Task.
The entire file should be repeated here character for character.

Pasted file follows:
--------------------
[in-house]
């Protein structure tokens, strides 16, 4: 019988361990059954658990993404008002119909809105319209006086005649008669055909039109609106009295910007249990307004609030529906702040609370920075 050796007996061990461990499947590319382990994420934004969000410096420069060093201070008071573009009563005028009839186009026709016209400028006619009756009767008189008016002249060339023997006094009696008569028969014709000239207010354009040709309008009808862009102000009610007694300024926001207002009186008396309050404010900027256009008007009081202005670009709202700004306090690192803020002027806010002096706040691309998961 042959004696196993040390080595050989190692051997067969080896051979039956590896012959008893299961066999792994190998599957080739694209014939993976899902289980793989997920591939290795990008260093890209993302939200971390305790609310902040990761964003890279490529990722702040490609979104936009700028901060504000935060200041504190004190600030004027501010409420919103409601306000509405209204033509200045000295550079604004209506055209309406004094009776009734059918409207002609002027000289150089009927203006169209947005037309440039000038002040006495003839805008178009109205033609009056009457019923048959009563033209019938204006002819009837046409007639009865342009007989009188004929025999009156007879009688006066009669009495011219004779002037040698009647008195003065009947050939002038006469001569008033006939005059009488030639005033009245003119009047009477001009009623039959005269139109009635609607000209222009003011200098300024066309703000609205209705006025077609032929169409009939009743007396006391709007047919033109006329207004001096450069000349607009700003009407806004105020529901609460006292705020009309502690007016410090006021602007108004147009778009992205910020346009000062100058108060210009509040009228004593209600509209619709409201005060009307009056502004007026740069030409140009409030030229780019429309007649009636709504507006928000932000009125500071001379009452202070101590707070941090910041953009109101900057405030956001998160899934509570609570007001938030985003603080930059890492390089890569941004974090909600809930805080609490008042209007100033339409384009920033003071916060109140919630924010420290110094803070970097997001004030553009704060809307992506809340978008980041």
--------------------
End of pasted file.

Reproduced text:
[in-house]
């Protein structure tokens, strides 16, 4: 019988361990059954658990993404008002119909809105319209006086005649008669055909039109609106009295910007249990307004609030529906702040609370920075 050796007996061990461990499947590319382990994420934004969000410096420069060093201070008071573009009563005028009839186009026709016209400028006619009756009767008189008016002249060339023997006094009696008569028969014709000239207010354009040709309008009808862009102000009610007694300024926001207002009186008396309050404010900027256009008007009081202005670009709202700004306090690192803020002027806010002096706040691309998961 042959004696196993040390080595050989190692051997067969080896051979039956590896012959008893299961066999792994190998599957080739694209014939993976899902289980793989997920591939290795990008260093890209993302939200971390305790609310902040990761964003890279490529990722702040490609979104936009700028901060504000935060200041504190004190600030004027501010409420919103409601306000509405209204033509200045000295550079604004209506055209309406004094009776009734059918409207002609002027000289150089009927203006169209947005037309440039000038002040006495003839805008178009109205033609009056009457019923048959009563033209019938204006002819009837046409007639009865342009007989009188004929025999009156007879009688006066009669009495011219004779002037040698009647008195003065009947050939002038006469001569008033006939005059009488030639005033009245003119009047009477001009009623039959005269139109009635609607000209222009003011200098300024066309703000609205209705006025077609032929169409009939009743007396006391709007047919033109006329207004001096450069000349607009700003009407806004105020529901609460006292705020009309502690007016410090006021602007108004147009778009992205910020346009000062100058108060210009509040009228004593209600509209619709409201005060009307009056502004007026740069030409140009409030030229780019429309007649009636709504507006928000932000009125500071001379009452202070101590707070941090910041953009109101900057405030956001998160899934509570609570007001938030985003603080930059890492390089890569941004974090909600809930805080609490008042209007100033339409384009920033003071916060109140919630924010420290110094803070970097997001004030553009704060809307992506809340978008980041």